Workplace Trends 2024: Hotelification, Data, and Inclusive Design

Workplace trends 2024

Based on the insights shared at The Workspace Design Show, we've taken a look at Workplace Trends for 2024. Key themes included the 'hotelification' of the office, data driven insights, and culture and sensory inclusion! 


The Workspace Design Show 2024 wrapped up last week, leaving attendees with a wealth of inspiration for building the future of work. This year's event focused on fostering a work environment that not only functions but flourishes.

Here are some key takeaways on the biggest trends:

1. The 'Hotelification' of the Office

Gone are the days of sterile cubicles! The modern office prioritises comfort, amenities, and a sense of place. Think ergonomic furniture, high-quality finishes, relaxation areas, and even on-site wellness options.

This "hotelification" trend reflects a shift towards workplaces that compete with the comforts of home, fostering employee well-being and engagement. 

The goal? To encourage employees back to the office. 

The comfort, time savings, and cost savings of working from home are hard to beat, so companies need to up their game if they want their team on site 5 days a week. 

2. Data-Driven Design Decisions

Intuition is no longer enough. The show emphasised the importance of data-driven design to optimise workspaces.

Sensor technology and employee surveys can provide valuable insights on everything from space utilisation to noise levels and collaboration patterns. By leveraging this data, companies can create work environments that truly support the way their teams work best.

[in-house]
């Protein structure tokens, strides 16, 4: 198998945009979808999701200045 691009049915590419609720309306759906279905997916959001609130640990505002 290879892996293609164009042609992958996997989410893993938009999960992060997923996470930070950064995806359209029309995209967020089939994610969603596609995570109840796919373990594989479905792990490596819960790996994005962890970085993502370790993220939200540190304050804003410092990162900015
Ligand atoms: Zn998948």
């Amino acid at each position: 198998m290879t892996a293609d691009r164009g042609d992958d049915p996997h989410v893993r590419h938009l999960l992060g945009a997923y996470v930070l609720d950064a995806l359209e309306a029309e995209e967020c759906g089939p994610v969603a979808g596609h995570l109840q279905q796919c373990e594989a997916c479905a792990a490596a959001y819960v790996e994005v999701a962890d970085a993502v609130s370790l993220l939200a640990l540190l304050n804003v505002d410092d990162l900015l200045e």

3. Aligning Design with Company Culture

A well-designed workspace should be an extension of a company's culture. The show highlighted the importance of aligning design choices with core values and working styles.

This might involve incorporating open spaces for collaboration in a fast-paced start-up or dedicated quiet zones for focused work in a research-oriented firm. 

When design reflects culture, it fosters a sense of belonging and reinforces the company's identity.

4. Sensory Inclusive Design Takes Centre Stage

This year's show saw a welcome focus on sensory inclusive design. This approach acknowledges that people experience the world differently and aims to create workspaces that are accessible and comfortable for everyone.

Examples include adjustable lighting options, designated quiet areas, and the use of biophilic design elements like natural light and plants to reduce stress and improve well-being.

Studies have shown that exposure to nature in the workplace can reduce stress, improve mood, and enhance overall well-being, leading to higher job satisfaction and retention rates.

The takeaway?

The future of work is all about creating an ecosystem that thrives. By incorporating these trends, companies can design workspaces that are not just functional, but also inspiring, healthy, and truly representative of their unique culture.

By keeping to workplace trends, companies can also ensure they are hiring and retaining the best talent available. 


Are you:

Seeking a new role in Workplace Change / Strategy / Design or looking for workplace talent to transform your workspace?

Please get in touch with our Workplace Recruitment expert Richard Barker.


Popular Posts